My mother-in-law died on Saturday. She was 92. Helene’s health has been failing and even though we knew death was in the cards, it seems as if she died quite suddenly. “Keep your wits about you” was the sign-off my husband Barry would say every time he talked to his mom. It was a saying he’d grown up with in his family and to me is shorthand for an abundance of meaningful messages all rolled into one short phrase.
Mom embodied the golden rule. She treated everyone as she would like to be treated. She showed me that it was okay to have more than one mom in my life. And I am grateful. I learned lots of Yiddish terminology from Helene. Some words have an actual English translation. I think she may have made some up on her own. Ungavuffen – all messed up; Shpilkes – ants in your pants; Schmeerzix – lotions, especially sunscreen, are a few that come to mind.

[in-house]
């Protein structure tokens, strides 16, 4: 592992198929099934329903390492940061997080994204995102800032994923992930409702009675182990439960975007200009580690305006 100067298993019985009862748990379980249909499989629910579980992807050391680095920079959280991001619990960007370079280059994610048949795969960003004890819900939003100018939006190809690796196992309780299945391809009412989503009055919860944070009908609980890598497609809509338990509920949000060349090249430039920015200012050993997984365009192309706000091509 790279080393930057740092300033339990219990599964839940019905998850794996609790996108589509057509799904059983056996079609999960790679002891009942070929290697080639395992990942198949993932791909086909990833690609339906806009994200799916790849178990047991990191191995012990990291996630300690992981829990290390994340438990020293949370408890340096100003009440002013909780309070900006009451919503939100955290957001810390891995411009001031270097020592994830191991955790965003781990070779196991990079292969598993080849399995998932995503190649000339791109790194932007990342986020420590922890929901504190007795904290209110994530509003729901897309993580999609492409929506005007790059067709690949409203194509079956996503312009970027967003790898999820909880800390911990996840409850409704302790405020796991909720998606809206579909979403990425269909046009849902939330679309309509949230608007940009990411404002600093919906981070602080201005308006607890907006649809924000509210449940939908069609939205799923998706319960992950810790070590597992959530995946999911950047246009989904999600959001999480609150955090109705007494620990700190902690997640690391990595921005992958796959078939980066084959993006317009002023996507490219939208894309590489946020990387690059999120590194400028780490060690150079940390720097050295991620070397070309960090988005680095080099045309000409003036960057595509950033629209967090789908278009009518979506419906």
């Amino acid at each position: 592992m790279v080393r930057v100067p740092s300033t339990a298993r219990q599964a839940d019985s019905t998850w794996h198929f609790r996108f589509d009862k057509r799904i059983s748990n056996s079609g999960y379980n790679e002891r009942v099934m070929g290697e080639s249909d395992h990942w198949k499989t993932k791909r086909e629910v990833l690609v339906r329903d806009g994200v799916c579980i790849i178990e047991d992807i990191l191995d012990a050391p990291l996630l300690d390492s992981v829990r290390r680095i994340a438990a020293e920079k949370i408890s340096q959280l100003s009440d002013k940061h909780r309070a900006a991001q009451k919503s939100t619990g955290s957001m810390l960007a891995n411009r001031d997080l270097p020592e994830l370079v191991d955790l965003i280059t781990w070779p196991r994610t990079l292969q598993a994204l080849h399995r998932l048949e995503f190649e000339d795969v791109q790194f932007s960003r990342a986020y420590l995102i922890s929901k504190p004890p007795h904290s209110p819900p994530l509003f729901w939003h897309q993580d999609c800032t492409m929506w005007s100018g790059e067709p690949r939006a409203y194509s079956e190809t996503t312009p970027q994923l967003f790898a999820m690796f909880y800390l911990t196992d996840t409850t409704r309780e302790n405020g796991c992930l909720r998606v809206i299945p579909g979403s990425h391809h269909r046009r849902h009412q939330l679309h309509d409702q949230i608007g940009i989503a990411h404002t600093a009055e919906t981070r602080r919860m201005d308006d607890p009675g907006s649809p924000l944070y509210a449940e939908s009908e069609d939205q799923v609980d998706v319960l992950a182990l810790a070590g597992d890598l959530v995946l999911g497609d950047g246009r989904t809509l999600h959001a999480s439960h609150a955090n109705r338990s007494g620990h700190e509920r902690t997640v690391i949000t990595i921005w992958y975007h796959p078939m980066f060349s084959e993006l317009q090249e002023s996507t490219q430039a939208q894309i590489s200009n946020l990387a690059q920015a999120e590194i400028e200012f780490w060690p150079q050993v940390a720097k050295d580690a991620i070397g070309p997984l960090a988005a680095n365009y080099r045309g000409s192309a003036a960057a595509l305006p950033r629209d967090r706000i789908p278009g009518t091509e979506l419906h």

She adored her family and counted each new member as one of her tribe. She subtly (or not so subtly) bragged on each of us to her friends, aides, and other family members.
Of course, she influenced some of the pots I create. On my first visit to meet my (now) husband’s parents, I was struck by the lazy susan on the kitchen table. More than 20 years passed before I came up with an idea of how to make one out of clay. I would never have thought of the idea if it hadn’t been for that first encounter I had back in the 1970’s. The Paul McCobb set of little drawers (pictured lower left corner) on my worktable once held Helene's collection of jewelry on her dresser. Now it holds an abundance of my clay tools.
Keep your wits about you. Hold it together. When the world around you seems filled with chaos, pull your circle of friends and family closer. Stay strong. Find some joy in the days you have. Set an example. Treat people the way you’d like to be treated. Keep your wits about you.